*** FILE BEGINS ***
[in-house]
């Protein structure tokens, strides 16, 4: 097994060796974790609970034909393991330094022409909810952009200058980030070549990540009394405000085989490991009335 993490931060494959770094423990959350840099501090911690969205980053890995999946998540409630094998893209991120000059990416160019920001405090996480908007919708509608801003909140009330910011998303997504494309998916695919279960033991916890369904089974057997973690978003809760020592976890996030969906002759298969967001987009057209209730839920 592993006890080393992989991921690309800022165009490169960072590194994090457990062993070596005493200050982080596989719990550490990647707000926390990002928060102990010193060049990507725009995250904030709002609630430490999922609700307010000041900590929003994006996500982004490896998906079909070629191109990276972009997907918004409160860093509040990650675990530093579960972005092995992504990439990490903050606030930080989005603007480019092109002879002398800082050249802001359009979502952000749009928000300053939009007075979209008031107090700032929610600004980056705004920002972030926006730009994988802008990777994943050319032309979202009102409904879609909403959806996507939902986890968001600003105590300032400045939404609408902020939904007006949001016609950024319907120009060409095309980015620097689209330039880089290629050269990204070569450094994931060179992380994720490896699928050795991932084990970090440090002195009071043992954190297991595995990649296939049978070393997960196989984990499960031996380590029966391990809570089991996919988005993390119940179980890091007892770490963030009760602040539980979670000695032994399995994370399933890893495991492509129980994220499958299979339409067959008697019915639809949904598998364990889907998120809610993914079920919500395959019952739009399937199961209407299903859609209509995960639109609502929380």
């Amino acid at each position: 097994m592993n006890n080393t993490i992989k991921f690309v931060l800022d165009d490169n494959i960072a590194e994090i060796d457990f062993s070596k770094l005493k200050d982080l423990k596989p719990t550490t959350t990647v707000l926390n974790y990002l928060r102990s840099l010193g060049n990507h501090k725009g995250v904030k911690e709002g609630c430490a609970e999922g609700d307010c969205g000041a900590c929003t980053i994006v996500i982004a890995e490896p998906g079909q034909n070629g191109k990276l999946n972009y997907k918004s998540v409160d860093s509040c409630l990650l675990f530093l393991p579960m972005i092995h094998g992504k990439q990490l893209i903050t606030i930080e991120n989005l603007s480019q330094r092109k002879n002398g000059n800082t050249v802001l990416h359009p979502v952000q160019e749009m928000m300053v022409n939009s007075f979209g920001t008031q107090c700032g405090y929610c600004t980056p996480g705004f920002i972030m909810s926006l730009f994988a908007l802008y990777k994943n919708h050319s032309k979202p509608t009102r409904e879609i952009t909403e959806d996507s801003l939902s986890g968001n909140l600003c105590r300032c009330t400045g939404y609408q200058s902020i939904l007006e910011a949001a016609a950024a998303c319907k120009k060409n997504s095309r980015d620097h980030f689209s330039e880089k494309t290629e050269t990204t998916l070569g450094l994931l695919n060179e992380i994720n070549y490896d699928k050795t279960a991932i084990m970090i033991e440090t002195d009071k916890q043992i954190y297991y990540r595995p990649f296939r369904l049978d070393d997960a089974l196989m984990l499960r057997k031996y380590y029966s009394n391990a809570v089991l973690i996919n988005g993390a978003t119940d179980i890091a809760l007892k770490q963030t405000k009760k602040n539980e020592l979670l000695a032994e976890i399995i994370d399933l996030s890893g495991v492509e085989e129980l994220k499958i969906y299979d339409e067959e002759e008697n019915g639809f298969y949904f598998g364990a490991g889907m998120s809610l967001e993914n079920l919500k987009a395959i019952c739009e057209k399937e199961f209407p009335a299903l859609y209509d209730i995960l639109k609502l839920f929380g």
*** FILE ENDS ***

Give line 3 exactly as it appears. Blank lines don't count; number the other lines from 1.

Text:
């Amino acid at each position: 097994m592993n006890n080393t993490i992989k991921f690309v931060l800022d165009d490169n494959i960072a590194e994090i060796d457990f062993s070596k770094l005493k200050d982080l423990k596989p719990t550490t959350t990647v707000l926390n974790y990002l928060r102990s840099l010193g060049n990507h501090k725009g995250v904030k911690e709002g609630c430490a609970e999922g609700d307010c969205g000041a900590c929003t980053i994006v996500i982004a890995e490896p998906g079909q034909n070629g191109k990276l999946n972009y997907k918004s998540v409160d860093s509040c409630l990650l675990f530093l393991p579960m972005i092995h094998g992504k990439q990490l893209i903050t606030i930080e991120n989005l603007s480019q330094r092109k002879n002398g000059n800082t050249v802001l990416h359009p979502v952000q160019e749009m928000m300053v022409n939009s007075f979209g920001t008031q107090c700032g405090y929610c600004t980056p996480g705004f920002i972030m909810s926006l730009f994988a908007l802008y990777k994943n919708h050319s032309k979202p509608t009102r409904e879609i952009t909403e959806d996507s801003l939902s986890g968001n909140l600003c105590r300032c009330t400045g939404y609408q200058s902020i939904l007006e910011a949001a016609a950024a998303c319907k120009k060409n997504s095309r980015d620097h980030f689209s330039e880089k494309t290629e050269t990204t998916l070569g450094l994931l695919n060179e992380i994720n070549y490896d699928k050795t279960a991932i084990m970090i033991e440090t002195d009071k916890q043992i954190y297991y990540r595995p990649f296939r369904l049978d070393d997960a089974l196989m984990l499960r057997k031996y380590y029966s009394n391990a809570v089991l973690i996919n988005g993390a978003t119940d179980i890091a809760l007892k770490q963030t405000k009760k602040n539980e020592l979670l000695a032994e976890i399995i994370d399933l996030s890893g495991v492509e085989e129980l994220k499958i969906y299979d339409e067959e002759e008697n019915g639809f298969y949904f598998g364990a490991g889907m998120s809610l967001e993914n079920l919500k987009a395959i019952c739009e057209k399937e199961f209407p009335a299903l859609y209509d209730i995960l639109k609502l839920f929380g």